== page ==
As part of our introductory guide to internet governance, Andreas Karsten introduces key organisations and bodies working on the internet, communications and governance, including their overarching aims and where you can find more information. Organisations covered include the United Nations, Council of Europe, UNESCO, and civil society. In this article, Andreas introduces the work of UNESCO on internet governance.

UNESCO runs two programmes related to internet governance, namely the International Programme for the Development of Communication (IPDC) and the Information for All Programme (IFAP). The main areas of relevance to UNESCO are the concern for ethical dimensions, the promotion and use of multilingualism and universal access to cyberspace and capacity-building.

The UNESCO and Internet Governance
UNESCO and Internet Governance

The work of the United Nations Educational, Scientific and Cultural Organization on internet governance is based on UNESCO’s basic approach of creating the conditions for dialogue among civilizations, cultures and peoples, a dialogue that aims to achieve sustainable development encompassing human rights, mutual respect and the alleviation of poverty.

UNESCO’s work on communication and information centres on five thematic areas:

Access to knowledge | Media development | Freedom of expression | Capacity building tools | Crosscutting priorities

UNESCO has a strong focus on information and communication technology in education, starting from the belief that technology can contribute to universal access to and equity in education as well as efficient education management, governance and administration. The organisation maintains a Portal on Open Educational Resources and an OER-Wiki.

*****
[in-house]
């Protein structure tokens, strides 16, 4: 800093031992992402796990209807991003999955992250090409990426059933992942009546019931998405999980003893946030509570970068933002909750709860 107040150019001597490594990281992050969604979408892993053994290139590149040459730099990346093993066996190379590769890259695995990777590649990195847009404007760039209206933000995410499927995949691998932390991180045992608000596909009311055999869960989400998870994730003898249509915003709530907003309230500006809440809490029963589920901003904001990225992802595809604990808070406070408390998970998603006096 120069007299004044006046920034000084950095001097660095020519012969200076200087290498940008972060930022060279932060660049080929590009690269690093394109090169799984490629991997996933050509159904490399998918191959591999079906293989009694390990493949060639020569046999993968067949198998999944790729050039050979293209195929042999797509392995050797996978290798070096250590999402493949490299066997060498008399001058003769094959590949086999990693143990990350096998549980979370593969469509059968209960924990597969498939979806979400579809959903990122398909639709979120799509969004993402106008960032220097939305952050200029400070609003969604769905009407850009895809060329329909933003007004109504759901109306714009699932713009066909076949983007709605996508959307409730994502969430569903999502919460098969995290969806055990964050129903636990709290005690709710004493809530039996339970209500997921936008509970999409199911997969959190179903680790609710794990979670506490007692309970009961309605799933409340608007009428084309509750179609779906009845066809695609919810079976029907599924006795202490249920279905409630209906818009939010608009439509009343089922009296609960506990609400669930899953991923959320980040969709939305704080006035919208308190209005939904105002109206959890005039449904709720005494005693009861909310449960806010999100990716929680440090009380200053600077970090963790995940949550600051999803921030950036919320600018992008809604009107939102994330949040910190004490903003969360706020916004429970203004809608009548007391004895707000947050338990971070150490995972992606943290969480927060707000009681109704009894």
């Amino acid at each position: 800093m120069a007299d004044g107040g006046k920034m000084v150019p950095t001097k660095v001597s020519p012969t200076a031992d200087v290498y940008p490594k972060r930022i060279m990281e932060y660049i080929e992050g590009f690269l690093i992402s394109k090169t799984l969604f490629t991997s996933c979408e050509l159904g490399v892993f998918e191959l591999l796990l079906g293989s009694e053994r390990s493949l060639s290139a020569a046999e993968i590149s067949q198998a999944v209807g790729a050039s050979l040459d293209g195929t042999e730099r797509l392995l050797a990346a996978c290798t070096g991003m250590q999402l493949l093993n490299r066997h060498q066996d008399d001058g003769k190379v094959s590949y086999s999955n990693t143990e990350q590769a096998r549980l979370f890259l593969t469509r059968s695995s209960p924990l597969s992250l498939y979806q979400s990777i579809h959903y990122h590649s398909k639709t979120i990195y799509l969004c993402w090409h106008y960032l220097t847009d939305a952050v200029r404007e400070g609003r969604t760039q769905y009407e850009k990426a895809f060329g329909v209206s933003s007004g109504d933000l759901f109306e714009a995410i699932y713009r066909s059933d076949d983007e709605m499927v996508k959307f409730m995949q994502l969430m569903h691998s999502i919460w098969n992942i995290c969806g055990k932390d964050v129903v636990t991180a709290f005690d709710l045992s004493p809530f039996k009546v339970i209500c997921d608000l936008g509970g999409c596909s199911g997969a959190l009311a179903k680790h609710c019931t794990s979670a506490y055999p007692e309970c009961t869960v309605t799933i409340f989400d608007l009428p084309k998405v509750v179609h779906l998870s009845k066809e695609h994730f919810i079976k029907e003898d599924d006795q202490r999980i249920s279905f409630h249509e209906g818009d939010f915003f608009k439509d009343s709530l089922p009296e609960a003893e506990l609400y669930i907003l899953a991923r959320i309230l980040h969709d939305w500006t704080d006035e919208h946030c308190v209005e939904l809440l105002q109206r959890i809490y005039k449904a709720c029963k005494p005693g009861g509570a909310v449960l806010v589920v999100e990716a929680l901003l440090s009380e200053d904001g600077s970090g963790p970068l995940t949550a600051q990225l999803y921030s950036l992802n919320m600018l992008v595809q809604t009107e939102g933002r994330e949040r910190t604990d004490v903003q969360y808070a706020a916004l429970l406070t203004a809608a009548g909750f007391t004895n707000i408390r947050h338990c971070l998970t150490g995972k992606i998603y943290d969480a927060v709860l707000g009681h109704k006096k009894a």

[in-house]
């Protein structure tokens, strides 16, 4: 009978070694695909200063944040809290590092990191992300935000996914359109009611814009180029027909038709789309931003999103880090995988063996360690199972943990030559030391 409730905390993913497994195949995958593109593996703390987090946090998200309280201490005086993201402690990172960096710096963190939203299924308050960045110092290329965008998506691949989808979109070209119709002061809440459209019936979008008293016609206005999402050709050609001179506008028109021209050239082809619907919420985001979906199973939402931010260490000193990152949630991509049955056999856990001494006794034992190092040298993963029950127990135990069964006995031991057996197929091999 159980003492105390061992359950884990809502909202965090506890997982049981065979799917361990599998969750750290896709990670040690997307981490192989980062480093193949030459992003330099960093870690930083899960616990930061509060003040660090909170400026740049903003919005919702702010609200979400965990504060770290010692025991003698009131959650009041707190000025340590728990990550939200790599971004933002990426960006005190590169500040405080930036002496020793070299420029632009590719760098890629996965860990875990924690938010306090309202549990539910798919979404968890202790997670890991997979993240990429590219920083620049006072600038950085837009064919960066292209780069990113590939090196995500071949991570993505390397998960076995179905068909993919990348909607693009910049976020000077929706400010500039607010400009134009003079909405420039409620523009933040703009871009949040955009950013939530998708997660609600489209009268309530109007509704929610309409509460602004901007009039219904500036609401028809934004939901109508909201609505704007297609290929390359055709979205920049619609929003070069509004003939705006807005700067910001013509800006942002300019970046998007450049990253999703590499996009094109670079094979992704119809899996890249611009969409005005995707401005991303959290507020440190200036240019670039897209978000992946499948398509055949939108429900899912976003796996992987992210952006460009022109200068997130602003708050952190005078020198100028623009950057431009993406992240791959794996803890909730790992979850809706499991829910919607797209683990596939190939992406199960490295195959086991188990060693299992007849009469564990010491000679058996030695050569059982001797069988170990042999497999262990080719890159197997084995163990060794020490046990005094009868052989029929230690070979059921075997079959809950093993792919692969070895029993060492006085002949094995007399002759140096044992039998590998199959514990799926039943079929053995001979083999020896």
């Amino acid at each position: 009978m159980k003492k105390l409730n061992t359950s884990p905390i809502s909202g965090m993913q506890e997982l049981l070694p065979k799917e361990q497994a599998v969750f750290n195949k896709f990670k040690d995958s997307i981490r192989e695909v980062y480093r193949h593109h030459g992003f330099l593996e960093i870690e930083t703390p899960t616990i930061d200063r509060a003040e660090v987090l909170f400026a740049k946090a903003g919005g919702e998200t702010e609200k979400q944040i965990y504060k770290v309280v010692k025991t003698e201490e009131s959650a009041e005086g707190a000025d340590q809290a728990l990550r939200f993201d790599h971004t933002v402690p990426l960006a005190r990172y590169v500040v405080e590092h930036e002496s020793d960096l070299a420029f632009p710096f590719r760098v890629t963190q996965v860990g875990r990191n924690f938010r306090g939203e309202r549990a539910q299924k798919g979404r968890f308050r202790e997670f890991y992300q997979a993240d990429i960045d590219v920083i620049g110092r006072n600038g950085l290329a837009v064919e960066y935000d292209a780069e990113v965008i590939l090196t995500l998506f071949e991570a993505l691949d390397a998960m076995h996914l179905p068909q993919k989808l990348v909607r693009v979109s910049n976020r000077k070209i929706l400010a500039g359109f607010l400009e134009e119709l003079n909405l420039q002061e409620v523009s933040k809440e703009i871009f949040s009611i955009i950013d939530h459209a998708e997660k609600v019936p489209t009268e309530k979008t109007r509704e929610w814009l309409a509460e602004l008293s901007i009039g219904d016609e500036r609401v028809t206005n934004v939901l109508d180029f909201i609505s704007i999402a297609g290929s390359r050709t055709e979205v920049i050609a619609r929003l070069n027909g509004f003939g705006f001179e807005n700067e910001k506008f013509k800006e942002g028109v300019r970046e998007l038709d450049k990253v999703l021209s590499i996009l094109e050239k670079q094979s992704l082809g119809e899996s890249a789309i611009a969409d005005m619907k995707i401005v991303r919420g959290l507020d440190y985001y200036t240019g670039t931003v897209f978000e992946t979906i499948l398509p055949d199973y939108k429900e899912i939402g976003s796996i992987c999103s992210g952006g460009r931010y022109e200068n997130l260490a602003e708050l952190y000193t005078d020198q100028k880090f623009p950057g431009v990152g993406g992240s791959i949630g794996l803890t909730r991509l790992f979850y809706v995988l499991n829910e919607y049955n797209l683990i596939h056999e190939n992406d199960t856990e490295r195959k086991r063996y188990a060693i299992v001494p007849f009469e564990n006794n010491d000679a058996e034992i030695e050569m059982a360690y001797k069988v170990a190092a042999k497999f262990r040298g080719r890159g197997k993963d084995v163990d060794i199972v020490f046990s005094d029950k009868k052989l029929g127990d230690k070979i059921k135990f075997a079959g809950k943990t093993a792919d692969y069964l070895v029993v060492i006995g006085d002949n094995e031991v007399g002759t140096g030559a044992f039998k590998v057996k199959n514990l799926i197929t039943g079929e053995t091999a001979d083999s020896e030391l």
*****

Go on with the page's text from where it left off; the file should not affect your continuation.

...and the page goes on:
UNESCO’s work on internet governance is coordinated by the organisation’s Communication and Information Sector, headed by Assistant Director General Jānis Kārkliņš.


Publications of UNESCO on digital governance include:

▪   Freedom of expression toolkit: a guide for students (2013, pdf

▪   Global survey on Internet privacy and freedom of expression (2012, pdf)

▪   Freedom of Connection – Freedom of Expression: The Changing Legal and Regulatory Ecology Shaping the Internet (2011, pdf)

▪   Professional journalism and self-regulation: new media, old dilemmas (2011, pdf)

▪   The Importance of Self Regulation of the Media in Upholding Freedom of Expression (2011, pdf)

▪   World Report “Towards Knowledge Societies” (2010, pdf)


Featured image credit: N3rdabl3

Written by Andreas Karsten

Andreas works as a researcher and journalist in and beyond the youth sector on rights-based public policies, youth-sensitive budgeting, human rights, equality, empowerment, participation, citizenship, sustainability, learning, change and common sense.